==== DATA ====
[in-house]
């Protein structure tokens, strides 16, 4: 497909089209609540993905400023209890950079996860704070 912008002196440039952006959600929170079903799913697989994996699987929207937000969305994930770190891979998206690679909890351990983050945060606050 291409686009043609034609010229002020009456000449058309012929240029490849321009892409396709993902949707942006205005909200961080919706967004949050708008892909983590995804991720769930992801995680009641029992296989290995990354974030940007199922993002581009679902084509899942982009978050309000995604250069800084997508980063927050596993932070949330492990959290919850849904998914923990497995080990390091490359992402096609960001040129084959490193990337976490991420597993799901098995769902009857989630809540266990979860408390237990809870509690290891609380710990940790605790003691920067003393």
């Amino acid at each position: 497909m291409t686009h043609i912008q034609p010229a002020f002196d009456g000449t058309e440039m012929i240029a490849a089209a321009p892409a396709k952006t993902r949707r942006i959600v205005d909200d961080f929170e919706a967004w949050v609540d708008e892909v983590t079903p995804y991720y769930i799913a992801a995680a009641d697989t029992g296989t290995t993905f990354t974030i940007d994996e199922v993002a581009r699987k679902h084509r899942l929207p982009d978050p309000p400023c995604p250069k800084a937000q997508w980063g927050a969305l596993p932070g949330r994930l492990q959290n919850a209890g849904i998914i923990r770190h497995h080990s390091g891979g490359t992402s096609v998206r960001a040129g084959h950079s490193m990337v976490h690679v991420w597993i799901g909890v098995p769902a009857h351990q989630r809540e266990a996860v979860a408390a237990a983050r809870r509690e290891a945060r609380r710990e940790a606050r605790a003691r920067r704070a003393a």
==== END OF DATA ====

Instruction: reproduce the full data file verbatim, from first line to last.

[in-house]
């Protein structure tokens, strides 16, 4: 497909089209609540993905400023209890950079996860704070 912008002196440039952006959600929170079903799913697989994996699987929207937000969305994930770190891979998206690679909890351990983050945060606050 291409686009043609034609010229002020009456000449058309012929240029490849321009892409396709993902949707942006205005909200961080919706967004949050708008892909983590995804991720769930992801995680009641029992296989290995990354974030940007199922993002581009679902084509899942982009978050309000995604250069800084997508980063927050596993932070949330492990959290919850849904998914923990497995080990390091490359992402096609960001040129084959490193990337976490991420597993799901098995769902009857989630809540266990979860408390237990809870509690290891609380710990940790605790003691920067003393």
């Amino acid at each position: 497909m291409t686009h043609i912008q034609p010229a002020f002196d009456g000449t058309e440039m012929i240029a490849a089209a321009p892409a396709k952006t993902r949707r942006i959600v205005d909200d961080f929170e919706a967004w949050v609540d708008e892909v983590t079903p995804y991720y769930i799913a992801a995680a009641d697989t029992g296989t290995t993905f990354t974030i940007d994996e199922v993002a581009r699987k679902h084509r899942l929207p982009d978050p309000p400023c995604p250069k800084a937000q997508w980063g927050a969305l596993p932070g949330r994930l492990q959290n919850a209890g849904i998914i923990r770190h497995h080990s390091g891979g490359t992402s096609v998206r960001a040129g084959h950079s490193m990337v976490h690679v991420w597993i799901g909890v098995p769902a009857h351990q989630r809540e266990a996860v979860a408390a237990a983050r809870r509690e290891a945060r609380r710990e940790a606050r605790a003691r920067r704070a003393a």